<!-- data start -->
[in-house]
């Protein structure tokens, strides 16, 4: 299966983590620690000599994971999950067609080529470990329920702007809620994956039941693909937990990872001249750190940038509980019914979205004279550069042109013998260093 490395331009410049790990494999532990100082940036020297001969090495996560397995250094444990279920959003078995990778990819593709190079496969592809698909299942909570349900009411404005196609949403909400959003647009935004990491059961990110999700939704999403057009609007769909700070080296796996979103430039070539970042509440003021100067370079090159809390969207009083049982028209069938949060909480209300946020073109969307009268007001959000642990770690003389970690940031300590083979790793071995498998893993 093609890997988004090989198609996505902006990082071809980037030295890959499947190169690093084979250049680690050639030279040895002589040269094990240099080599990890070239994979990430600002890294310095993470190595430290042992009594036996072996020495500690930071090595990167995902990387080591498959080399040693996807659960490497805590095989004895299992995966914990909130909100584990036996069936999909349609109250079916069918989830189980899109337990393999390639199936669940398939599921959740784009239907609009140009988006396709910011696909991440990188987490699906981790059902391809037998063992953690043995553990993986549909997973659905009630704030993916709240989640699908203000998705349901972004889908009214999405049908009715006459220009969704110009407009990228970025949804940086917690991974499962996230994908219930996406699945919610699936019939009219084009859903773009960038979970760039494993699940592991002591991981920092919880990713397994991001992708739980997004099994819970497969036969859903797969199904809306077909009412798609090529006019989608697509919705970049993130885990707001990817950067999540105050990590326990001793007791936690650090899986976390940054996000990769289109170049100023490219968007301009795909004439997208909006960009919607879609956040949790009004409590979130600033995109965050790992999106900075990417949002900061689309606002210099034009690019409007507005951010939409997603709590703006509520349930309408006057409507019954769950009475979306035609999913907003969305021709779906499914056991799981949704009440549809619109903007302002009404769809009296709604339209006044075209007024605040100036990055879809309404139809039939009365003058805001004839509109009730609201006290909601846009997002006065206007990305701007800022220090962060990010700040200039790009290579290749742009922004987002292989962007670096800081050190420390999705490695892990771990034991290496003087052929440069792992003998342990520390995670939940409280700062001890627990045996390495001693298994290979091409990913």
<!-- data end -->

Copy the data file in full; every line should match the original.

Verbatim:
[in-house]
């Protein structure tokens, strides 16, 4: 299966983590620690000599994971999950067609080529470990329920702007809620994956039941693909937990990872001249750190940038509980019914979205004279550069042109013998260093 490395331009410049790990494999532990100082940036020297001969090495996560397995250094444990279920959003078995990778990819593709190079496969592809698909299942909570349900009411404005196609949403909400959003647009935004990491059961990110999700939704999403057009609007769909700070080296796996979103430039070539970042509440003021100067370079090159809390969207009083049982028209069938949060909480209300946020073109969307009268007001959000642990770690003389970690940031300590083979790793071995498998893993 093609890997988004090989198609996505902006990082071809980037030295890959499947190169690093084979250049680690050639030279040895002589040269094990240099080599990890070239994979990430600002890294310095993470190595430290042992009594036996072996020495500690930071090595990167995902990387080591498959080399040693996807659960490497805590095989004895299992995966914990909130909100584990036996069936999909349609109250079916069918989830189980899109337990393999390639199936669940398939599921959740784009239907609009140009988006396709910011696909991440990188987490699906981790059902391809037998063992953690043995553990993986549909997973659905009630704030993916709240989640699908203000998705349901972004889908009214999405049908009715006459220009969704110009407009990228970025949804940086917690991974499962996230994908219930996406699945919610699936019939009219084009859903773009960038979970760039494993699940592991002591991981920092919880990713397994991001992708739980997004099994819970497969036969859903797969199904809306077909009412798609090529006019989608697509919705970049993130885990707001990817950067999540105050990590326990001793007791936690650090899986976390940054996000990769289109170049100023490219968007301009795909004439997208909006960009919607879609956040949790009004409590979130600033995109965050790992999106900075990417949002900061689309606002210099034009690019409007507005951010939409997603709590703006509520349930309408006057409507019954769950009475979306035609999913907003969305021709779906499914056991799981949704009440549809619109903007302002009404769809009296709604339209006044075209007024605040100036990055879809309404139809039939009365003058805001004839509109009730609201006290909601846009997002006065206007990305701007800022220090962060990010700040200039790009290579290749742009922004987002292989962007670096800081050190420390999705490695892990771990034991290496003087052929440069792992003998342990520390995670939940409280700062001890627990045996390495001693298994290979091409990913």